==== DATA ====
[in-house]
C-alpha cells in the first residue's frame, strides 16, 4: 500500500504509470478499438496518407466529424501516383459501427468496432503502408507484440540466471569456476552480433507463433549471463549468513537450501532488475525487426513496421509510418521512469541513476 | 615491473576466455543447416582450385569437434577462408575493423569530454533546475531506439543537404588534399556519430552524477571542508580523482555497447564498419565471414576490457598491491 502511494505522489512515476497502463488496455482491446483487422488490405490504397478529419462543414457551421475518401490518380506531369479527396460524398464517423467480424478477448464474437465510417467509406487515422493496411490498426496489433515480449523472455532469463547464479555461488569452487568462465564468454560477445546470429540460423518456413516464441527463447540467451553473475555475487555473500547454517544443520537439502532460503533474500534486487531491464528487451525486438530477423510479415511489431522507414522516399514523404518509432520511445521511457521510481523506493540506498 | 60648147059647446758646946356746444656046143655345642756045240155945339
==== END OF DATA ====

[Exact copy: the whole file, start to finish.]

[in-house]
C-alpha cells in the first residue's frame, strides 16, 4: 500500500504509470478499438496518407466529424501516383459501427468496432503502408507484440540466471569456476552480433507463433549471463549468513537450501532488475525487426513496421509510418521512469541513476 | 615491473576466455543447416582450385569437434577462408575493423569530454533546475531506439543537404588534399556519430552524477571542508580523482555497447564498419565471414576490457598491491 502511494505522489512515476497502463488496455482491446483487422488490405490504397478529419462543414457551421475518401490518380506531369479527396460524398464517423467480424478477448464474437465510417467509406487515422493496411490498426496489433515480449523472455532469463547464479555461488569452487568462465564468454560477445546470429540460423518456413516464441527463447540467451553473475555475487555473500547454517544443520537439502532460503533474500534486487531491464528487451525486438530477423510479415511489431522507414522516399514523404518509432520511445521511457521510481523506493540506498 | 60648147059647446758646946356746444656046143655345642756045240155945339